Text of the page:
She’s old, gotten fairly long in the tooth and like most of us, we tend to slow down once this happens to us. There is hope, however, for one of this area’s favorite lakes, Lake Claiborne.
I was fortunate to live in Homer when the lake was constructed and watched water begin trickling over the spillway half a century ago indicating that at long last the lake was now what it was designed to be, a brand new 6400 acre body of water that would provide recreational opportunities not only for the folks living in Claiborne Parish but around north Louisiana as well.
I found a lot on the Beaver Creek branch of the lake, put my money down and purchased the lot so I could enjoy what this new lake had to offer, and boy, did it offer some good stuff.
After purchasing the lot, clearing it off, I did something then I couldn’t think of doing now. With the help of friends, I built a pier and boat house where I kept my ski boat and fishing boat and there weren’t many afternoons after work that I was not out there taking my kids skiing and searching for some of the best fishing holes.
One particular hot spot for bass was a row of green willows that grew in the middle of Beaver Creek just a long cast from my pier. This was one of the hottest spots on the lake to ease up early morning before the sun began to peak over the distant trees to the row of willows, cast out a Tiny Torpedo next to the greenery. I’ve had successful fishing trips since but nothing to me was more fun than being close enough to be able to glance over my shoulder at my boat house, cast the lure and watch a bass explode on it. Man, that was some genuine fun.
I eventually moved from Homer, sold my lot and my trips back to the lake became fewer and further between and it was just as well because the red hot fishing Claiborne had offered was starting to wane. The lake began acting like most lakes with some age on them as vegetation died away and things just weren’t the same any longer.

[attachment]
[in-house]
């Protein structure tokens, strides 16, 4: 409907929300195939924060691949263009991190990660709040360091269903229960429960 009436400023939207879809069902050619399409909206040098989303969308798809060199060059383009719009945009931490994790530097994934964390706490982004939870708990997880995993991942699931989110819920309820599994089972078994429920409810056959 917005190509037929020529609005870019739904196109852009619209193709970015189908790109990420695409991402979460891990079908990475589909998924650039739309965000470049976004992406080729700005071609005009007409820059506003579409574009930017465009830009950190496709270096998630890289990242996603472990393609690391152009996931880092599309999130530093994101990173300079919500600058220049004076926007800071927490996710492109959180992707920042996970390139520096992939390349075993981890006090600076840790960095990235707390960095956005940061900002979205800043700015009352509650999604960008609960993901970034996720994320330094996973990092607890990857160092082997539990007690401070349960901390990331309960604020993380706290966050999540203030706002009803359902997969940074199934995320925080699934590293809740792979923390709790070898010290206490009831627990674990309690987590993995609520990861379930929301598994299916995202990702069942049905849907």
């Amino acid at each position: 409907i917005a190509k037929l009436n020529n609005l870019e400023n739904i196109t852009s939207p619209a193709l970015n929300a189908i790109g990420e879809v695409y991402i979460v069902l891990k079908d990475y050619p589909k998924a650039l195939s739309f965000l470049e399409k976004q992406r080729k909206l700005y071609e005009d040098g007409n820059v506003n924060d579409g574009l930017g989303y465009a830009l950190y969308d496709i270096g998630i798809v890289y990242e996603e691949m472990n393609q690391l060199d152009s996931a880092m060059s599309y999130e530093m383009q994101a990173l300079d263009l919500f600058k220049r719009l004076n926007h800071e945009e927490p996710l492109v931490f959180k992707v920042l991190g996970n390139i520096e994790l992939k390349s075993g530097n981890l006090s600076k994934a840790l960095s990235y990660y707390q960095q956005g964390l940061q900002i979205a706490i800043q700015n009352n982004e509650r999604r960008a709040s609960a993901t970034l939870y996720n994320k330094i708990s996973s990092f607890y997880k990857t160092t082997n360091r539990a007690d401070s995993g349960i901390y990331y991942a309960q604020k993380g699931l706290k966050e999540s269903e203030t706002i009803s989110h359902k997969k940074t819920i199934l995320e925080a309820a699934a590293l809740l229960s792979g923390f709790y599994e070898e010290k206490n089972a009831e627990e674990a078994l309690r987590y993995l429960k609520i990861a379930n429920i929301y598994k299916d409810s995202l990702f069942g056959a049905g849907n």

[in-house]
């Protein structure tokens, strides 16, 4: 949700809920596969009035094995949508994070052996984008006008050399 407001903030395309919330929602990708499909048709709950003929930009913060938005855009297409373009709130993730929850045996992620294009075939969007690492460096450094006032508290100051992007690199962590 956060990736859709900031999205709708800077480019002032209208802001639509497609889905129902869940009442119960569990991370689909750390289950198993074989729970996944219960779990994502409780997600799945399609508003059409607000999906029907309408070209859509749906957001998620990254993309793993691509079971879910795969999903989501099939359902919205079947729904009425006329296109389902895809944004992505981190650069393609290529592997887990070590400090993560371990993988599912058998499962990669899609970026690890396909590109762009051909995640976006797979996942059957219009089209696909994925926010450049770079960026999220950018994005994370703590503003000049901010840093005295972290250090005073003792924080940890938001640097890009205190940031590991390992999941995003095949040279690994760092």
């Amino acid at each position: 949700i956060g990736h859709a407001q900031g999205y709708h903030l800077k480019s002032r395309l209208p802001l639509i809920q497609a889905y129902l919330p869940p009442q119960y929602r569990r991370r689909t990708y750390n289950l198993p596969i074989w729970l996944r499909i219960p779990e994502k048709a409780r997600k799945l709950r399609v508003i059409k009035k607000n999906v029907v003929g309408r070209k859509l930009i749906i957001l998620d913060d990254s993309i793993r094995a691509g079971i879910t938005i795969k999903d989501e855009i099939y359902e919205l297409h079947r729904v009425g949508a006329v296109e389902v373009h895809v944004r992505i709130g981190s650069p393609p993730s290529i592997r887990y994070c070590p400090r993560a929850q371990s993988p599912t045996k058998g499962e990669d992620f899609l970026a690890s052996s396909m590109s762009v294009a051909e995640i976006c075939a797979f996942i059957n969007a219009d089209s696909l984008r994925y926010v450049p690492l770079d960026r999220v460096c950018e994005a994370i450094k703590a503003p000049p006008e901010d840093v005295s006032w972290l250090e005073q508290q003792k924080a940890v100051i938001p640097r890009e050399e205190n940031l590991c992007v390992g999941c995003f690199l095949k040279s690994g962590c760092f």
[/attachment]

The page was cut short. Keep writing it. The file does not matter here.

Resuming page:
Something has happened to this half a century old lake over the past few years. First off, the Lake Commission arranged to purchase and release in the lake a species of bass that would hopefully add a shot in the arm to the lake, Tiger bass. Genetically, they’re a special combination of native largemouth and those of the Florida strain that while not having the potential of growing as large as pure Florida’s, tend to be more aggressive and more likely to strike a lure.
I recently visited with Fisheries Manager for Northwest Louisiana for the Louisiana Department of Wildlife and Fisheries, Jeff Sibley, who is responsible for the management of Lake Claiborne.
“In addition to the Tiger bass that have been released in the lake over the past five years or so, our department is also releasing pure Florida bass which may not be as easy to catch but have the potential of growing quite big,” Sibley said.
Another shot in the arm for Claiborne took place a few weeks ago when the Major League Fishing circuit was in Louisiana fishing on Caney Lake and Bussey Brake. This group has a habitat project they fund on lakes in the states where their tournaments are held.
“They choose a lake not on the tournament circuit and this year they chose Claiborne and contributed some $25,000 to improve the fishing habitat. Special fish attracting structures were put together and placed in the lake in several locations, mainly around the State Park with coordinates available so anglers could locate the structures that should attract fish,” he said.
Time will tell if these “shots in the arm” will return Lake Claiborne to one anglers will be hitting more frequently with the real possibility of bringing in bragging sized fish.
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